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CSTE 2011 – Pittsburgh Michael A. Coletta, MPH Syndromic Surveillance Requirements and Meaningful Use.

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Presentation on theme: "CSTE 2011 – Pittsburgh Michael A. Coletta, MPH Syndromic Surveillance Requirements and Meaningful Use."— Presentation transcript:

1 CSTE 2011 – Pittsburgh Michael A. Coletta, MPH Syndromic Surveillance Requirements and Meaningful Use

2 What You Should Know Who is ISDS and why them? This was a large and difficult task under great time pressure This was a community driven project What worked about the process Challenges and solutions How the document can be used now Next steps

3 Who is ISDS and Why Them? ISDS is made up of public health practitioners and academic leaders who are very interested in practical technological solutions to surveillance related issues. ISDS has its roots in Syndromic Surveillance and is the community of practice to inform any description of the syndromic surveillance process.

4 Workgroup Members ★ Michael A. Coletta, MPH (Workgroup Chair), Virginia Department of Health ★ Ryan Gentry, Indiana State Department of Health ★ Julia E. Gunn, RN, MPH, Boston Public Health Commission ★ Richard S. Hopkins, MD, MSPH, Florida Department of Health ★ Amy Ising, MSIS, University of North Carolina Department of Emergency Medicine at Chapel Hill ★ Geraldine S. Johnson, MS, New York State Department of Health ★ Bryant T. Karras MD, State of Washington, Department of Health ★ Karl Soetebier, Georgia Department of Community Health ★ David Swenson, MEd, State of New Hampshire, Department of Public Health Services ★ Charles Ishikawa, MSPH, International Society for Disease Surveillance ★ David Buckeridge, MD, PhD, McGill University and Montreal Public Health ★ Office of Surveillance, Epidemiology, and Laboratory Science and Career Development, CDC Public Health Surveillance Program Office - Partnerships and Planning Activity: Pamela A. Meyer, PhD, MSPH - Division of Healthcare Information: Samuel Groseclose, DVM, MPH; Taha Kass-Hout, MD, MS Public Health Informatics and Technology Program Office: -Standards and Inoperability: Nikolay Lipskiy, MD, DrPH, MBA -Northrop Grumman: Sergei Li, PMP; Sundak Ganesan, MD; Mark Meadows; Adam Browning;Mary Hamilton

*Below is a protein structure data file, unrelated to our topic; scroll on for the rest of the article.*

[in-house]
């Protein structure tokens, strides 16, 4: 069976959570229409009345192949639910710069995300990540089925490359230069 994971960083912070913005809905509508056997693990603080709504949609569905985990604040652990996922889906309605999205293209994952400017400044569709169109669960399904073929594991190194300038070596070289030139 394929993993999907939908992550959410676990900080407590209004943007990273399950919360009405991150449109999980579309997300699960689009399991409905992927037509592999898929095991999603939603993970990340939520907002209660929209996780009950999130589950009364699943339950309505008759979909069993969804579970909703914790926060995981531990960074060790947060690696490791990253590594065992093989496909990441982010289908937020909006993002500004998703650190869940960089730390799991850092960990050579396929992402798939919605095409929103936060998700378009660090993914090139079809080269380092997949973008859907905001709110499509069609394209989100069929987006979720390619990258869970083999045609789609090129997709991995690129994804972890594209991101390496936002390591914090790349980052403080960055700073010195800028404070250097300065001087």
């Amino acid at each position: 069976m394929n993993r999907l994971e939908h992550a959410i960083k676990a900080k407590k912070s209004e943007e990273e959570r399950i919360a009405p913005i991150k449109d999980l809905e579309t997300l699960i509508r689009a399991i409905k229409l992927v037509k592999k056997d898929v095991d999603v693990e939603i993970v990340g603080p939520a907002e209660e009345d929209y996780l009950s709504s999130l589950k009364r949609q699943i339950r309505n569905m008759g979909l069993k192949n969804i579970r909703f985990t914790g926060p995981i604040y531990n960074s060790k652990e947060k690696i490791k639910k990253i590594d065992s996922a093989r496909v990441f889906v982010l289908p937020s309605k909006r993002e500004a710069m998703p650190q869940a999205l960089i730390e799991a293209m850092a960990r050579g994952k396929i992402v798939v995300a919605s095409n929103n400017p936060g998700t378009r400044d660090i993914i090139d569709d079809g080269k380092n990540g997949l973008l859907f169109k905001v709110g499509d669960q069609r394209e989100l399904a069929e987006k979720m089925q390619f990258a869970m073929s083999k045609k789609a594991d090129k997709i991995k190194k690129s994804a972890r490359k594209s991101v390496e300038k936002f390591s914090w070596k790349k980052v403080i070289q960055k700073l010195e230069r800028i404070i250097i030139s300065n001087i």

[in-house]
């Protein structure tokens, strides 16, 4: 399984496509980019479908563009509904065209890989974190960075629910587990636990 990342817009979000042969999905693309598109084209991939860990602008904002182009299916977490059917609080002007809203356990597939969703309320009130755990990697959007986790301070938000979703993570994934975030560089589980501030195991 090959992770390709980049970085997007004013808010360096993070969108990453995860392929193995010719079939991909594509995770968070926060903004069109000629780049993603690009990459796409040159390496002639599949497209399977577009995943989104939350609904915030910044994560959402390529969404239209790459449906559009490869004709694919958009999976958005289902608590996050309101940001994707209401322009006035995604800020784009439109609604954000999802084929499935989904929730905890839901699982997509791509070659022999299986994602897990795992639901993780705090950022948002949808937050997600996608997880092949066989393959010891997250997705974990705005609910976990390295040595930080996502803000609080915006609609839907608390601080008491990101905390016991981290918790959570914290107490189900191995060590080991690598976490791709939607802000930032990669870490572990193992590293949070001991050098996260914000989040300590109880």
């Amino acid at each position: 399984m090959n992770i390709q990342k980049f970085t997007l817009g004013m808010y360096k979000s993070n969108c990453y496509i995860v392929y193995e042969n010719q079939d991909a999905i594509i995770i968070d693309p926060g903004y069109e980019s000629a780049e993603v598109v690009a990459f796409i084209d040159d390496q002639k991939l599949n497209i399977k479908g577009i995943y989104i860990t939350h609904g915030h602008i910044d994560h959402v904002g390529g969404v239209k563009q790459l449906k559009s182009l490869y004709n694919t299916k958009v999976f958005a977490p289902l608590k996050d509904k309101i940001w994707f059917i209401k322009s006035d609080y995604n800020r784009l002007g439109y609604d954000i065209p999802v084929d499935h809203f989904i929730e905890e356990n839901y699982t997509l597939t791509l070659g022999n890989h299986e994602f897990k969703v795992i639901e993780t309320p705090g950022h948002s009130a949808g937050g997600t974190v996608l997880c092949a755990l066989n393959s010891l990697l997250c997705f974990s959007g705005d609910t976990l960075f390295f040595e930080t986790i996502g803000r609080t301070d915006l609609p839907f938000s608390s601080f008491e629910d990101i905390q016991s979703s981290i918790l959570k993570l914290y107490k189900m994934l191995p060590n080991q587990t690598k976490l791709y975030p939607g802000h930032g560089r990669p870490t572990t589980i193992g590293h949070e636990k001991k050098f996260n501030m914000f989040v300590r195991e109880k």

5 Timeline Jan 2010 – ONC Published Interim Final Rule Mar 2010 – ISDS commented on stage 1 Interim Final Rule April 2010 – Distribute CoP ad hoc meeting regarding MU - formed action plan June 2010 – Invite workgroup members Early July 2010 – Workgroup calls began – define scope of syndromic surveillance business process analysis Middle July 2010 – Final Rule published with incorrect specification (based on case reporting instead of syndromic) August 2010 – Meaningful Use Summit – presented to JPHIT that ISDS could describe the requirements for Syndromic Surveillance

6 Timeline Early August 2010 – CDC Partnered with ISDS Mid August 2010 – CDC BioSense leadership worked with ONC to acknowledge the error in the Stage 1 Final Rule Late August 2010 – ISDS partnered with HLN Early September 2010 - In person meetings in Boston End of September - first hard deadline to have a preliminary recommendation for ONC October through December – several face to face meetings to more thoroughly describe business process of syndromic surveillance

7 Timeline Mid December – JPHIT, JPHIT organizations, and community feedback on provisional recommendation Late December 2010 – Final recommendation to CDC March 2011 – Draft PHIN message guide completed open for comment until June 2011